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Short answer It is a flying lemur (there exist only 2 species). Flying lemurs and primates are together a sister clade to treeshrews. Easy source of information Have a look at the post The best free and most up to date phylogenetic tree on the internet?. In short, you can have a look at onezoom.org, tolweb.org or opentreeoflife.org by yourself! Tree of ...


30

1. Sheep are fearless 2. English common names are misleading when it comes to the genetic differences between goats and sheep You posted a picture of Mountain Goats (Oreamnos americanus), which are a different genus than Domestic Goats (Capra aegagrus). Both Capra and Oreamnos are members of the Subfamily Caprinae, as are Domestic Sheep (Ovis aries). ...


24

The most closely related animals to primates are colugos (order Dermoptera). The next most closely related after colugos are tree shrews (order Scandentia). The next most closely related after tree shrews are rodents (order Rodentia) and lagomorphs (order Lagomorpha) (rabbits, hares, and pikas). Sources: Wikipedia's section on the evolutionary history of ...


22

2019-nCoV is a virus that originated from the bat (at least this is the current hypothesis). It shows 96% squence similarity to the BatCoV RaTG13 sequence (see reference 1), showing its origin. It still is 87,99% identical to the "Bat SARS-like coronavirus", which explains the hit you found and is not unexpected, as these viruses are very closely related (...


18

This is from Darwin's Notebook B: Transmutation of species from 1837–1838. From what I understand, the tree is a hypothetical depiction of descent used to discuss differences and relatedness between forms/species. This is the text that accompanies and follows the sketch (notebook pages 36-44): I think (sketch) Case must be that one generation ...


17

Basically just search "thing you want" and "phylogeny" and you'll find a million results on Google. For you, I might recommend the Botanist in the Kitchen blog, which has a whole page on the subject and has assembled this phylogeny, including many, many others. It's pretty impressive!


14

Cats and monkeys have a common ancestor, both are placental mammals, so at the very least they must have both evolved from the first placental mammal. Cats are members of the Laurasiatheria group and primates are members of Euarchontoglires. These groups of mammals probably split off from each other about 100 millionish years ago. For more information about ...


14

Horizontal gene transfer Don't expect to have a tree! Horizontal gene transfer happens and therefore we would end up with a network, not a tree. Gene trees Different DNA sequences have different evolutionary histories. See, in particular, the question of incomplete lineage sorting. This means that one may compute a tree for a given DNA sequence that must ...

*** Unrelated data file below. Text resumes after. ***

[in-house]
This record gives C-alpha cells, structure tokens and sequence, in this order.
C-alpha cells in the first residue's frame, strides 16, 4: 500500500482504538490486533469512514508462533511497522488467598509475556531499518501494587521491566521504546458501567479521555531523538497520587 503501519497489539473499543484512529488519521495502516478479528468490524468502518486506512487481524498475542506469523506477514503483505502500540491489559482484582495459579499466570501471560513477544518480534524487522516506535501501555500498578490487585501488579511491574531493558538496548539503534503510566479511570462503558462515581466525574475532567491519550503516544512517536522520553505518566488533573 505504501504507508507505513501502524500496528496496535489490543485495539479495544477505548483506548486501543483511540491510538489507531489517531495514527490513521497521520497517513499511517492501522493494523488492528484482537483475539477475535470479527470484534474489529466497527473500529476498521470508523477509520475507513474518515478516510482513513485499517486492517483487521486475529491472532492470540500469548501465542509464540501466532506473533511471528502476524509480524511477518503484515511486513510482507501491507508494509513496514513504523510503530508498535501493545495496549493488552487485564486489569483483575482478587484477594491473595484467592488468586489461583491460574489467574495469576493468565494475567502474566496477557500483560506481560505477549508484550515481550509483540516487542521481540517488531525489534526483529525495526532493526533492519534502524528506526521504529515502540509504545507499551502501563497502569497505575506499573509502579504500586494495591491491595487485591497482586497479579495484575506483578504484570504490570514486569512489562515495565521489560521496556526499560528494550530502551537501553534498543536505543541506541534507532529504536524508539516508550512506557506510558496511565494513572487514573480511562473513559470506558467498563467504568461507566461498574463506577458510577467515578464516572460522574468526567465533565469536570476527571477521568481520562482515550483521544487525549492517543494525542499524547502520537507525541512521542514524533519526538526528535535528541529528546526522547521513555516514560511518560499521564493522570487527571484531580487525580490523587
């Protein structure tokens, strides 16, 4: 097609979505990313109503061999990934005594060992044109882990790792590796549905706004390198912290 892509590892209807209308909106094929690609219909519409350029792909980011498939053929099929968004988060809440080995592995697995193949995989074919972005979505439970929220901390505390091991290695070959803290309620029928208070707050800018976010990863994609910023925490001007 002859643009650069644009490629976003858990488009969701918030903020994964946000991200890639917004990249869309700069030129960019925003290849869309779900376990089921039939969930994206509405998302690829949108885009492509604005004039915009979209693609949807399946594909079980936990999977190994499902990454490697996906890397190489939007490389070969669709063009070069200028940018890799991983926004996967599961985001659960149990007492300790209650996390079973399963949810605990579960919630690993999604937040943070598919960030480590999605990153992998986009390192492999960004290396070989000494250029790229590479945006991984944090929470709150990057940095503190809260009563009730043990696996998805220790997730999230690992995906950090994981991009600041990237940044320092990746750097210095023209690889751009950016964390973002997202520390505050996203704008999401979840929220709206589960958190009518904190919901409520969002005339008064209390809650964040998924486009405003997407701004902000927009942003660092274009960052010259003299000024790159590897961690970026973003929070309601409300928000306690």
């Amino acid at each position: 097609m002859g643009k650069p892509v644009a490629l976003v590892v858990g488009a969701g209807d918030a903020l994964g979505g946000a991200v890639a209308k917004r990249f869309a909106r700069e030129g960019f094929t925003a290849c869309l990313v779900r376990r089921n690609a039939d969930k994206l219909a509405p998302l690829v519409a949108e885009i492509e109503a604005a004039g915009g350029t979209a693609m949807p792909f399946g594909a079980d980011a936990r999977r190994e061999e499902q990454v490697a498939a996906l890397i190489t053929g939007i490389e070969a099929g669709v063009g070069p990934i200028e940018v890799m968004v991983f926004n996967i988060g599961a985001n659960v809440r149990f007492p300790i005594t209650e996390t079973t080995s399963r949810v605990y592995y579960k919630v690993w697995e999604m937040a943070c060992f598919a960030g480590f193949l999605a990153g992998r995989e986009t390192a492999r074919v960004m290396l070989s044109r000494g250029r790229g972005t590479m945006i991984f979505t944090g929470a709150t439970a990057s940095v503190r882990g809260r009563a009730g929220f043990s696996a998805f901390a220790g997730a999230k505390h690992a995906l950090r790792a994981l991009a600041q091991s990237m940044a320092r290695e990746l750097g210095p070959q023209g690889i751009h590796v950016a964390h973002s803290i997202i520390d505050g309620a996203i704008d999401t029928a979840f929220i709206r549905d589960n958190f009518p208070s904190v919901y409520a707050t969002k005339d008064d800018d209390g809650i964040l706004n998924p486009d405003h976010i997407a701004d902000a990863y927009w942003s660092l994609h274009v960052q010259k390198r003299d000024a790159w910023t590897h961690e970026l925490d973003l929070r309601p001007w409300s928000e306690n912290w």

13

"Evolving from another species" versus "Most Recent Common Ancestor (MRCA)" One cannot say about two extant species that one evolved from the other. It just doesn't make any sense. It is not only true for cats and chimpanzees (just to pick one species of monkey) but it is true for any pair of extant species. One extant species has never evolved from another ...


12

You should also bear in mind that the fact that they are great climbers does not make them fearless. For example, if I were to find myself floating 500 meters above the ground, I would be terrified. The fact that birds do not appear to be scared in the same situation does not make them fearless, it just makes them fliers. Similarly, I am sure a fish would ...


12

Long story short, use sequence information if you can. The long story long: Sequence information and the trees generated from them are strictly more reliable than morphological characters. For instance: sharks are pretty much the same shape they were millions of years ago, but they've been accumulating genetic differences 'invisibly' that allows us to group ...


11

The simplest way of course is to add it to the supplementary materials. However, 220 species are not that many, you should be able to fit that into a page. You have not shown us your tree so it is kind of hard to give specific advice but I am guessing that you have a linear rather than circular tree. If you convert it to a circular tree you should be able to ...


11

Dendroscope Using Dendroscope, I opened the provided example file trees.new. This opens a new window with 16 trees in it. Shift click on the first two trees (Tree1 and Tree2). Choose Algorithms $\rightarrow$ Tanglegram... This will compute the tanglegram and open a new window. At this point, I get: There is nothing special in the trees.new file, just 16 ...


11

There exists a bunch of population genetics forward and backward (coalescence) simulation platforms. Here is a non-exhaustive list. They all differ and you'll have to go through their manual to see what is more adapted to your needs. List of softwares Here is a long list of such platforms. The list might arguably be a little bit outdated today though and ...